For the sake of his own sanity and amusement Grohl had written his own songs between Nirvana shows, and while contemplating his future after the death of Cobain he went into a studio and practically on is own recorded what became the first Foo Fighters album. In February 95 he assembled a band for Foo Fighters’ first performance. A few weeks later he played three shows with Pearl Jam during their March 1995 Australian tour but by then Dave and Pearl Jam had both decided on futures without each other.



September 30, 2009

We shouldn’t be totally shocked by actress Mackenzie Phillips’ revelations that her Mamas and Papas father introduced her to heroin at 17, raped her at 19 and that the pair eventually had consensual sexual relationship that ended when Mackenzie fell pregnant and wasn’t sure whether her own father or her lover was the child’s father. John Phillips paid for the abortion.

There was also a drama about Mackenzie’s half-brother Tamerlane, when John Phillips and his then-wife Geneviève sparked a police chase on charges of child-stealing. John Phillips’ second wife Michelle – also a member of the Mamas and Papas – had become concerned for the welfare of Tamerlane. – both John and Geneviève were drug addicts – and she offered to raise Tamerlane. They agreed but after a while this bothered Tamerlane’s mother and she convinced John Phillips it would be a show of their love for their son if they snatched him back. Genevieve (who was then pregnant with another child, Bijou) flew out to L.A. and, on a ruse to take Tam to Disneyland, spirited him to Las Vegas, where they met up with John. Then they all drove across the country. They were subsequently charged with child-stealing in December 1979 but convinced the judge they’d been dealing with a disgrunted ex-wife.

A few months later John Phillips was arrested by FBI narcotics agents in possession of cocaine as part of pill-pushing ring. He was sentenced to 5 years in prison but this sentence was later commuted to 250 hours community service – giving anti-drug lectures. After Bijou Phillips was born in home delivery by John and daughter Mackenzie, Bijou was hospitalized with kidney failure, blood complications, and suffering from severe morphine withdrawal. Her parents were ultimately found unfit and Bijou was placed in foster care.

When Bijou was two in 82 he father and half-sister Mackenzie formed the “new” Mamas and Papas. Mackenzie, now an actress and 23, had just come out of rehab, but collapsed on the set of her latest show and was written out of the series after refusing a drug test. Going out on the road with her father was not necessarily a safe option. John Phillips received a liver transplant in 1992 after years of abusing alcohol and illegal drugs. He died in March 2001 of heart failure. He was 65 and married for the fourth time.


John Phillips had been active in the New York folk scene since 1957. In 1962 he met 16 year old Holly Michelle Gilliam, who had come to New York to be a model. John was already married with two children, Jeffrey and Mackenzie, and his affair with the teeange Michelle to the dissolution of his marriage. He also decided he wanted the have the attractive Michelle as part of a new group with his friend Denny Doherty. Eventually they were joined by Denny’s friend Cass Elliot, a largish woman who didn’t want to stand on stage beside Michelle, but put vanity aside in favour of being close to Denny on whom she had a crush. It meant that she could keep an eye on Denny and Michelle who obviously fancied each other. John Phillips didn’t want Cass on stage either, but he did want her voice.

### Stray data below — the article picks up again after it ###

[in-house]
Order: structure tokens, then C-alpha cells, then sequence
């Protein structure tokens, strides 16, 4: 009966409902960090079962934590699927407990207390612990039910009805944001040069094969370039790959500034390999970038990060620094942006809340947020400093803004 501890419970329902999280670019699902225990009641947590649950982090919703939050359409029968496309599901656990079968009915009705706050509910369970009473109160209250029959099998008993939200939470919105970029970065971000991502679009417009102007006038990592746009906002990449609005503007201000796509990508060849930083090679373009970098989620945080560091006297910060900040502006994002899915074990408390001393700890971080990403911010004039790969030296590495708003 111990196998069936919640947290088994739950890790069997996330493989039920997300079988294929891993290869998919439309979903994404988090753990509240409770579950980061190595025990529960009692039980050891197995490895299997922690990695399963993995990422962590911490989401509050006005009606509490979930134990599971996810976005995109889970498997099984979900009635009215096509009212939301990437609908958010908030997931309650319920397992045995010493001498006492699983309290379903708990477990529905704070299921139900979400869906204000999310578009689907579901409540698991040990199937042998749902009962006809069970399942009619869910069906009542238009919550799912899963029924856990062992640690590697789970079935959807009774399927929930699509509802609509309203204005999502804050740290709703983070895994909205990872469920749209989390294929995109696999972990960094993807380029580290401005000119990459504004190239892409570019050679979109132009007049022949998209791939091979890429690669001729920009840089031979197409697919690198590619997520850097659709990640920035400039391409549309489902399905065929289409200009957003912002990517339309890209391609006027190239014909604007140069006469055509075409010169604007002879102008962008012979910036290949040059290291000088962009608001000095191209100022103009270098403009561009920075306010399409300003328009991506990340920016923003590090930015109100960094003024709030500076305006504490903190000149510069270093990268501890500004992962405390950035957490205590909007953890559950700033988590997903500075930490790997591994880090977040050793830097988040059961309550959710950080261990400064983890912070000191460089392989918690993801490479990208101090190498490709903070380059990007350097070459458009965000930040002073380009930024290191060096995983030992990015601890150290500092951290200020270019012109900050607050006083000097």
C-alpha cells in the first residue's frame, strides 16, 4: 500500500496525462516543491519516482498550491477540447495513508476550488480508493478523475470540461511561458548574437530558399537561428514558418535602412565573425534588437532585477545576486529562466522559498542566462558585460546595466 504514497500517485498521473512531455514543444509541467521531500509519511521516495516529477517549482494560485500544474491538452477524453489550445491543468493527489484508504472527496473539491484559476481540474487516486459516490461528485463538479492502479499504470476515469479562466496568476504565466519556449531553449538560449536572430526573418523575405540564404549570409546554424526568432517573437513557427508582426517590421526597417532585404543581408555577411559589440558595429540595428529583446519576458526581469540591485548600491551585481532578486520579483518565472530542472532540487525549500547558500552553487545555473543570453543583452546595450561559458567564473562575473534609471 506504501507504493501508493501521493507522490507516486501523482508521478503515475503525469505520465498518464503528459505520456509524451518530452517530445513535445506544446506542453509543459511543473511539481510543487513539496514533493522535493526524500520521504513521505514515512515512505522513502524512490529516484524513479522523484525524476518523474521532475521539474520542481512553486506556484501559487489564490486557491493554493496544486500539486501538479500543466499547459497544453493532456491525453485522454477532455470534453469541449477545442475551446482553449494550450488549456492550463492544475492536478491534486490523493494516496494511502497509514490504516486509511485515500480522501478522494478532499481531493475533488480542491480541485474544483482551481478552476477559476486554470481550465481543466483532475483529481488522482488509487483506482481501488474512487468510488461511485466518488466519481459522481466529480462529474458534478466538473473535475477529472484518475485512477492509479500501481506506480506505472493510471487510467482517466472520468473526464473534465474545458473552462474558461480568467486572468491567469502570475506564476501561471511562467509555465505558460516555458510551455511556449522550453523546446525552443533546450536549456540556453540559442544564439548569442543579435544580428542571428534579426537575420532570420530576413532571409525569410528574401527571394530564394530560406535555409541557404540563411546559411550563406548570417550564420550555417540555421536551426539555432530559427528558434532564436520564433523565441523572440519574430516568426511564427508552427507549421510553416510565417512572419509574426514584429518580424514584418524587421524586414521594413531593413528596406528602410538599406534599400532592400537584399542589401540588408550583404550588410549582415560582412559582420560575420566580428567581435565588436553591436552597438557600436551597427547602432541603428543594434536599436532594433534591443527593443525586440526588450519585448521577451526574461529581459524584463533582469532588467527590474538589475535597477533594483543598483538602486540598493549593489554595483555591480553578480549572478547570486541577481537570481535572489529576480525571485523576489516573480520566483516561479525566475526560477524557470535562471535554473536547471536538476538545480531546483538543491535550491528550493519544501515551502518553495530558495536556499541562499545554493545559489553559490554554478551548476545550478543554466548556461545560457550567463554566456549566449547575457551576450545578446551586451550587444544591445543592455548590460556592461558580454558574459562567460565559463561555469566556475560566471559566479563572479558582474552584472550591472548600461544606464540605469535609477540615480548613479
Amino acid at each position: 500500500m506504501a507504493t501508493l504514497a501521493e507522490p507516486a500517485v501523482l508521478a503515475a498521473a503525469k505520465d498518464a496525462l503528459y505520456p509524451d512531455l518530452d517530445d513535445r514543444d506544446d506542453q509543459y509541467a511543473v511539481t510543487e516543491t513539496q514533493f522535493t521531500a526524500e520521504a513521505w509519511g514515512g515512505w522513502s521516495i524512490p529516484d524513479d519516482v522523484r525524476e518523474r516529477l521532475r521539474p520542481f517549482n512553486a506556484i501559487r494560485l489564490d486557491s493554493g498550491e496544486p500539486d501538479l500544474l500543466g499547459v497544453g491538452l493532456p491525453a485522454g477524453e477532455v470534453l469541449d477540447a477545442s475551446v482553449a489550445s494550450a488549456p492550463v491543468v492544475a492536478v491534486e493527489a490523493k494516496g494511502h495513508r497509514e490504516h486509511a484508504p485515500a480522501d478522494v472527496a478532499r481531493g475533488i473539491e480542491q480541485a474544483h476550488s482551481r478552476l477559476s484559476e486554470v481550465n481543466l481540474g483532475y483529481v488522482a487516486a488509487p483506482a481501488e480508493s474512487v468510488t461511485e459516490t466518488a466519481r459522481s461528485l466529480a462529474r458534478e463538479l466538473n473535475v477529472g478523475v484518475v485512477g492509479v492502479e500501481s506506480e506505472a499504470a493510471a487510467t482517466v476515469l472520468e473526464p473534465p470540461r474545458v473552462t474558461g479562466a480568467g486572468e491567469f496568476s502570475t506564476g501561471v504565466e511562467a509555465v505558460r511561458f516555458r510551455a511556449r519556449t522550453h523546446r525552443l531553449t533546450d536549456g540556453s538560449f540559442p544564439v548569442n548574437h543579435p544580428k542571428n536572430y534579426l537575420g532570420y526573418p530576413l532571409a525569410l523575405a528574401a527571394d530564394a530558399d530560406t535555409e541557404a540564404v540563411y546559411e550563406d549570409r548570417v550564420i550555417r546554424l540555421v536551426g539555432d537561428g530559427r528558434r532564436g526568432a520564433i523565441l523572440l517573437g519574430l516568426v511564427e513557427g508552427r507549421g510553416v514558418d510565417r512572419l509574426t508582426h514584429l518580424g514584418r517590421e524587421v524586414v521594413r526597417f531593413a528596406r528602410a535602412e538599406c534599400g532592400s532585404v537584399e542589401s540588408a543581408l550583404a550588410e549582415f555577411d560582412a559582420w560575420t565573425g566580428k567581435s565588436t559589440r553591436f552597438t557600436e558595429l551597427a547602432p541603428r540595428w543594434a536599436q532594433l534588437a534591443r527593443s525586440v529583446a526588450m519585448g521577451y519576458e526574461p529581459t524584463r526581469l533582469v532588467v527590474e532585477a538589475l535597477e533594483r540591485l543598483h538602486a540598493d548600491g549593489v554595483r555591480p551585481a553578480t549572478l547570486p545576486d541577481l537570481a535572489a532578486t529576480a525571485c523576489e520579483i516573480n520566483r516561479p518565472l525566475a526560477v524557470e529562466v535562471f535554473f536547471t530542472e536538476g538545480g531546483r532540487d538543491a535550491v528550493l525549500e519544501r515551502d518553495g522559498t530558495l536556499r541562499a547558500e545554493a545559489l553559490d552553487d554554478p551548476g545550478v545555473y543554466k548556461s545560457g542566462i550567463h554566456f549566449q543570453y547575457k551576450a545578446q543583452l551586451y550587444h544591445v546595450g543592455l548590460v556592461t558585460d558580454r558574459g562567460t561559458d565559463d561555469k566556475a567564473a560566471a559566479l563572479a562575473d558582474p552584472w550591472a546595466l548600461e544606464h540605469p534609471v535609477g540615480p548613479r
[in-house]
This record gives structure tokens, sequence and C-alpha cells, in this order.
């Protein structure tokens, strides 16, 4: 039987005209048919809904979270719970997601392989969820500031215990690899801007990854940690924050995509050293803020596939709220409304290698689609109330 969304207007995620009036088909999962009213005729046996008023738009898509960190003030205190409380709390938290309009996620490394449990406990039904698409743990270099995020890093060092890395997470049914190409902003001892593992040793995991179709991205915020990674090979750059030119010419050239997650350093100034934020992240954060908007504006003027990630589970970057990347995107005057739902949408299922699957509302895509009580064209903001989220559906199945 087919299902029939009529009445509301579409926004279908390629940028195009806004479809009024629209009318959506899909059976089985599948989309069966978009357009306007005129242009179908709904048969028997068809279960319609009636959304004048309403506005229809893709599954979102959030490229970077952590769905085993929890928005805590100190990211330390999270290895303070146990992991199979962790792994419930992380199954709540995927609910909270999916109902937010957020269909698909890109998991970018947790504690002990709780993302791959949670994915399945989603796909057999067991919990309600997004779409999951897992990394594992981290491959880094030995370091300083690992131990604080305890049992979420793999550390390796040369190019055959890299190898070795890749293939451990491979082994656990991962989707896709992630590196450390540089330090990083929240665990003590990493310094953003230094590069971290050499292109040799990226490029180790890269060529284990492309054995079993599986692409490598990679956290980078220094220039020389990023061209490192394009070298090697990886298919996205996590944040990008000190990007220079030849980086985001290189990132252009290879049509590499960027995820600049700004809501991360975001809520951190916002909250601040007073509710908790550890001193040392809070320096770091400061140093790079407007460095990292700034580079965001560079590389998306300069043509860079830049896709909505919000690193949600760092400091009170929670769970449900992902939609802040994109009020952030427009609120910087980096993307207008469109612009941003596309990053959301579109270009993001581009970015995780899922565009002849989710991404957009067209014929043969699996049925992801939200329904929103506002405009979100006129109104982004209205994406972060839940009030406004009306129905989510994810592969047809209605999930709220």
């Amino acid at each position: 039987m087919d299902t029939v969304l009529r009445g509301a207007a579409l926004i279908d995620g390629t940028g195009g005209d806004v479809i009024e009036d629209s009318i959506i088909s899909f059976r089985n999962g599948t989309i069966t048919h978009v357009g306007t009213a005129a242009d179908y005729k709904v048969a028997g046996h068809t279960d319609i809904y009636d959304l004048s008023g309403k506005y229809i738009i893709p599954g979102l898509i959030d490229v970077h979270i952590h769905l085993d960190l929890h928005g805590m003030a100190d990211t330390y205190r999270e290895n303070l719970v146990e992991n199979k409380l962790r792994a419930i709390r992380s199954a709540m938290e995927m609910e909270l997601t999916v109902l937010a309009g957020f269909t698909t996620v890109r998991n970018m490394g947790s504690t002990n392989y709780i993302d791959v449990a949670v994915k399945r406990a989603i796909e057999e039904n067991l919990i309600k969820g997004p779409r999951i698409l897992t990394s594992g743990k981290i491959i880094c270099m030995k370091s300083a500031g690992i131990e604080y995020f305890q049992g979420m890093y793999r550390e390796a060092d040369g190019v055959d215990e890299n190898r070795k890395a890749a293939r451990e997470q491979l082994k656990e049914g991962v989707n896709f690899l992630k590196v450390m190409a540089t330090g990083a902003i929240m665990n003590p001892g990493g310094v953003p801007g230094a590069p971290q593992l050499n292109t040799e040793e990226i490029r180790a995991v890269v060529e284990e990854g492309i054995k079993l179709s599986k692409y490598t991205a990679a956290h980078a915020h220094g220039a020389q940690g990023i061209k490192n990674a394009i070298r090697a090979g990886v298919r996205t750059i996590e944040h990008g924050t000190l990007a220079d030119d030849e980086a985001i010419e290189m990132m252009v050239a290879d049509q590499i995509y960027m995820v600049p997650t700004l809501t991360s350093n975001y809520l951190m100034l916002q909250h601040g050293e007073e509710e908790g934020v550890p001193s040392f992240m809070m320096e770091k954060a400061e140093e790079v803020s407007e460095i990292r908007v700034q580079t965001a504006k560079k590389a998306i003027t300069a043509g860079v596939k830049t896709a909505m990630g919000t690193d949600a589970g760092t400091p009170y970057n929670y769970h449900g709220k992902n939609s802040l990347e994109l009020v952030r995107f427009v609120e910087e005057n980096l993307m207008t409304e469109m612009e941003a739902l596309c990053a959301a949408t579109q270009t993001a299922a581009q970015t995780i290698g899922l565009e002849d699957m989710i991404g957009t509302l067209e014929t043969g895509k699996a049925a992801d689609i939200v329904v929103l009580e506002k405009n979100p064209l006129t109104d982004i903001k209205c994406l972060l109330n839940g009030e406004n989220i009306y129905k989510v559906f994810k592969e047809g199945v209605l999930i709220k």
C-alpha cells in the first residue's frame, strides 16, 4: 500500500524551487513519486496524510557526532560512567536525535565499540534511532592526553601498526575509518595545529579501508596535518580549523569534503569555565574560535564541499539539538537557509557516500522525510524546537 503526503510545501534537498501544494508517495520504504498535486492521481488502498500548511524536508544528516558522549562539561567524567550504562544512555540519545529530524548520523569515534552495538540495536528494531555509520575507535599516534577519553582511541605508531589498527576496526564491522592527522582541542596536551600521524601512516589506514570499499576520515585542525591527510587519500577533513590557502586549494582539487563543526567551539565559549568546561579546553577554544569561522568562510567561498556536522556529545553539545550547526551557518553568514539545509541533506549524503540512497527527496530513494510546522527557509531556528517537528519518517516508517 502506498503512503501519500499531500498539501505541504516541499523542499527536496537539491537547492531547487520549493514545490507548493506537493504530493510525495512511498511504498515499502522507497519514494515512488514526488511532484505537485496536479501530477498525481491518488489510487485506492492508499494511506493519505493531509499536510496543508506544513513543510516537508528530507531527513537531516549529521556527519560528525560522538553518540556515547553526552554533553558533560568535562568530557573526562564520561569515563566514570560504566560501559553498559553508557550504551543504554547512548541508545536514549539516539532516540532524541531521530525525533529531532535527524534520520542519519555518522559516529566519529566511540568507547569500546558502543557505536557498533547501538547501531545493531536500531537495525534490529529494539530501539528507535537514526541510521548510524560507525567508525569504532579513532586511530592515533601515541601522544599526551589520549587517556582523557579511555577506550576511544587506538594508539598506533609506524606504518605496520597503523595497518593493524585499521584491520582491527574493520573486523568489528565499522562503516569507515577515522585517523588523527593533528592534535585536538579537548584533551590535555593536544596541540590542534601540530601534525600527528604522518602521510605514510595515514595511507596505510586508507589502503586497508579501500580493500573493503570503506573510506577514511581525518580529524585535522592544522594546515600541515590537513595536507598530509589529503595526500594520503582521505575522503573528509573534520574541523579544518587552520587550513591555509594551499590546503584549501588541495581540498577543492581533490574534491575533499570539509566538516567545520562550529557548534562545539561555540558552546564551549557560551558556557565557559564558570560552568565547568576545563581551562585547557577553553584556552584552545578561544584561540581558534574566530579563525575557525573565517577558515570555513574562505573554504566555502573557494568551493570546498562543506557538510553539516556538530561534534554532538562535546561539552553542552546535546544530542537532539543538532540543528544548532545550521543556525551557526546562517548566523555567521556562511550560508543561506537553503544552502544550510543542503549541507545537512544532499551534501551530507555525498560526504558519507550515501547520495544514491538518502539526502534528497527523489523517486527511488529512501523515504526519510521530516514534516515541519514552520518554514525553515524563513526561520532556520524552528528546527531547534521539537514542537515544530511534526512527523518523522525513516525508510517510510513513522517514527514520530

It was Cass Elliot who came up with the group name Mamas and Papas, after hearing a Hells Angel on TV saying they called their woman Mamas.

The Mamas And Papas became a pop sensation overnight with “California Dreamin’” and “Monday Monday”, songs created by John Phillips. One night Denny and Michelle slipped away and consummated their feelings about each other. Cass was hurt. Michelle in the meantime had become her best friend. John Phillips was angry and took revenge. When Michelle returned to him he wrote a song called ‘I Saw Her Again Last Night’ so that Denny would be forced every night to sing words written by John that said Michelle belonged to John. Denny turned to alcohol. Michelle found someone else for her affection – Gene Clark of the group Byrds.

Every chance she got Michelle Phillips sat in the front row of a Byrds performance blowing kisses at Gene Clarke. Husband John Phillips got even madder and gave the band an ultimatum. Someone had to go – John or Michelle. It wasn’t a fair choice. Michelle was replaced by a lookalike for three months, but no-one was happy about the situation and Michelle had to be invited back.

Finally Mama Cass put an end to the group, walking out after John Phillips insulted her in front of her idol Mick Jagger. They agreed to make one last album. John and Michelle had a daughter, Chynna, and split up for good. It would be Chynna who would alert Michelle to the situation half-brother Tamerlane was living in.


By coincidence an album of previously unreleased material recorded by actress Mackenzie Phillips and her father John Phillips is scheduled for release in 2010. The tracks were recorded more than 20 years ago when John reformed The Mamas And The Papas with Mackenzie and Denny Doherty. We wouldn’t have been very interested, but McKenzie’s controversial new memoir ‘High On Arrival’ put that era of her and John Phillips’ life in a new perspective.